Long-term outcomes in the treatment of pediatric skull base chordomas in the endoscopic endonasal era

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  • 1 Departments of Neurological Surgery and
  • 4 Otolaryngology, University of Pittsburgh;
  • 2 Division of Pediatric Neurological Surgery, Children’s Hospital of Pittsburgh, Pennsylvania; and
  • 3 Department of Neurological Surgery, Medical College of Wisconsin, Milwaukee, Wisconsin
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OBJECTIVE

Pediatric skull base chordoma is a rare entity that is traditionally considered to display aggressive behavior with an increased risk of recurrence. There is an absence of literature examining outcomes in the pediatric population in general and using the endoscopic endonasal approach (EEA).

METHODS

The authors retrospectively reviewed all patients with skull base chordomas presenting by the age of 18 years to the Children’s Hospital of Pittsburgh or the University of Pittsburgh Medical Center from 2004 to 2019. Clinical outcomes, the number and location of recurrences, and progression-free survival time were determined.

RESULTS

Twenty patients met the study criteria. The most common presenting complaints were diplopia (n = 7), headache (n = 6), and swallowing difficulty (n = 4). Three cases were incidentally discovered. Twelve patients underwent single-stage EEA alone, 2 patients had two-stage EEA, and 6 patients had combined EEA with open far-lateral or extreme-lateral approaches. Fourteen patients underwent gross-total resection (GTR), and 6 patients had near-total resection. Larger tumors were more likely to require staging or a combined approach (86% vs 7%) and were less likely to receive GTR (33% vs 86%) but had comparable recurrence and mortality rates. Five patients developed CSF leaks requiring reoperation, 2 patients developed a permanent abducens nerve palsy, 1 patient suffered an internal carotid artery injury, 1 patient developed an epidural hematoma, and 1 patient developed a subdural empyema. Four (20%) patients had recurrence during follow-up (mean radiographic follow-up 59 months and mean time to local recurrence 19 months). Two patients with recurrence underwent further resection, and 1 patient elected to stop treatment. Both patients who underwent repeat resection experienced a second recurrence, one of whom elected to stop treatment. Both patients who died had an elevated Ki-67 (p = 0.039), one of whom developed de-differentiated histology. A third patient died of progressive spinal metastases without local recurrence and is one of 2 patients who developed postoperative spinal metastases. Both patients whose tumors became de-differentiated progressed from tumors with an initial Ki-67 of 15 or greater (p = 0.035) and received prior radiotherapy to the bulk tumor (p = 0.03).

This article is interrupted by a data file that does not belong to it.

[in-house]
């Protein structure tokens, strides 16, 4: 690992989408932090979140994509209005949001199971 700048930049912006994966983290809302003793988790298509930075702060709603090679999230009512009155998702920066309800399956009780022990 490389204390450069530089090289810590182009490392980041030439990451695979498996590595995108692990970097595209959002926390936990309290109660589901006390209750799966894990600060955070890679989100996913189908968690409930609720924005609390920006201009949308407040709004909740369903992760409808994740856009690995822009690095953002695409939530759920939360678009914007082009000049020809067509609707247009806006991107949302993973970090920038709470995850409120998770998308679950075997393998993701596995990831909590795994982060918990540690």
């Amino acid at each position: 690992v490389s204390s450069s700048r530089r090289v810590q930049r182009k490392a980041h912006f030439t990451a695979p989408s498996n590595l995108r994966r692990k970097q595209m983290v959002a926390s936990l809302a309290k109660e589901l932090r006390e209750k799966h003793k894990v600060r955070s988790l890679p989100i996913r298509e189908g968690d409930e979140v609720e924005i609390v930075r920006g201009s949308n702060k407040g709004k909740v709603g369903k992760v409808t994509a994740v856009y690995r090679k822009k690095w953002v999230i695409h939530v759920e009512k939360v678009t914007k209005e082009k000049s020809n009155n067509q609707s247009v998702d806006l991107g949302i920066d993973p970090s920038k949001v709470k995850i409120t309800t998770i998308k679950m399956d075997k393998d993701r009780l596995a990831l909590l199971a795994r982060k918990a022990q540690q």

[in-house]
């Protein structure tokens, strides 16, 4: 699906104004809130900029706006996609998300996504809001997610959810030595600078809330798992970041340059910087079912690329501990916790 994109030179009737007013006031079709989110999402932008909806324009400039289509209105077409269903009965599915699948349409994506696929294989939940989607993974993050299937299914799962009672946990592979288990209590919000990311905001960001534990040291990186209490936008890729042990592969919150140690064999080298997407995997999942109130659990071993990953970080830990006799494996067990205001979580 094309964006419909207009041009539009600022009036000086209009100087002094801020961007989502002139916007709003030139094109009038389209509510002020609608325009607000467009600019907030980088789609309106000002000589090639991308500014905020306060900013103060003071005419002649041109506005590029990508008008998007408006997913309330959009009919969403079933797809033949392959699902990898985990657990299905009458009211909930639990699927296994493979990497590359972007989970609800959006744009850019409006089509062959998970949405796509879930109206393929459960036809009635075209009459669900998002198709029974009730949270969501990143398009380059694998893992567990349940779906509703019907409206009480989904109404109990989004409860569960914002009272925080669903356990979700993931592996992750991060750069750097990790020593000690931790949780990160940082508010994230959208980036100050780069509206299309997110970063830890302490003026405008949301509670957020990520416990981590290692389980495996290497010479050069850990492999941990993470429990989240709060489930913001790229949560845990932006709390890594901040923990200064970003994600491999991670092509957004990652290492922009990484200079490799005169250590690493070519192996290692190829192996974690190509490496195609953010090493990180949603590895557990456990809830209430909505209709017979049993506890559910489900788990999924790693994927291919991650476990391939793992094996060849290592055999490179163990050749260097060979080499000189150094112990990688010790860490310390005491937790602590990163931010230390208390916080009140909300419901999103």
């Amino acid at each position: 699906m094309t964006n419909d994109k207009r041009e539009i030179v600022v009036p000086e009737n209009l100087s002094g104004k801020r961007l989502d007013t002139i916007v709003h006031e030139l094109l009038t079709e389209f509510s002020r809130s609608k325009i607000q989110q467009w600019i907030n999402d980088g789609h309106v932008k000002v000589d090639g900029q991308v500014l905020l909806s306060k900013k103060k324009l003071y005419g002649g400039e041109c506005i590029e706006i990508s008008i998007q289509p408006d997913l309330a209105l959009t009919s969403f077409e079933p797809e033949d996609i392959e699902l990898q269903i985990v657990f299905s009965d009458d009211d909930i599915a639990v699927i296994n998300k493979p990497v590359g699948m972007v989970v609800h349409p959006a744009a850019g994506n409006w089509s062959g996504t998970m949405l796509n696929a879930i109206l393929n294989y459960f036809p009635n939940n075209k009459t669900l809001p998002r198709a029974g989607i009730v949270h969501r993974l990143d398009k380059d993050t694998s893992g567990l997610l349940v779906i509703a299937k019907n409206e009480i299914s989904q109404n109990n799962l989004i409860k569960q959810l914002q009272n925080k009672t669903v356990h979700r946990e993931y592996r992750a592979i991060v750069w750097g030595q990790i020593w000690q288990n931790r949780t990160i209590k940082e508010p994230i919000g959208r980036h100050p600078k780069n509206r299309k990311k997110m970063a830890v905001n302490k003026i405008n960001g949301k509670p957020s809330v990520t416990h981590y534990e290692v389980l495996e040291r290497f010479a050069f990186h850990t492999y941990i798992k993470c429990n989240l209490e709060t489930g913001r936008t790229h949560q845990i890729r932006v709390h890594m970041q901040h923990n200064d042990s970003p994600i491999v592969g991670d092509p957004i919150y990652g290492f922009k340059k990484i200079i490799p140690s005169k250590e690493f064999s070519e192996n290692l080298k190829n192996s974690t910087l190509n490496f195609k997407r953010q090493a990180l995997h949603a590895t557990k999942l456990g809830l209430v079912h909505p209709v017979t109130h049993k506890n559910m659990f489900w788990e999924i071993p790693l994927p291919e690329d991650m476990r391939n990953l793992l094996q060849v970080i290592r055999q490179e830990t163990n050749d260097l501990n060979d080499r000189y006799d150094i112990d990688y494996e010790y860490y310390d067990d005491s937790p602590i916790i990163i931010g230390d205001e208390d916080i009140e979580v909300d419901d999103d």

CONCLUSIONS

The majority of pediatric skull base chordomas, when managed at a specialized center with a goal of GTR, may have a better outcome than traditionally believed. Elevated Ki-67 rates may predict poor outcome and progression to de-differentiation.

ABBREVIATIONS CN = cranial nerve; EEA = endoscopic endonasal approach; GTR = gross-total resection; ICA = internal carotid artery; NTR = near-total resection; PFS = progression-free survival.

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Contributor Notes

Correspondence Paul A. Gardner: University of Pittsburgh Medical Center, Pittsburgh, PA. gardpa@upmc.edu.

INCLUDE WHEN CITING Published online November 20, 2020; DOI: 10.3171/2020.6.PEDS19733.

Disclosures The authors report no conflict of interest concerning the materials or methods used in this study or the findings specified in this paper.

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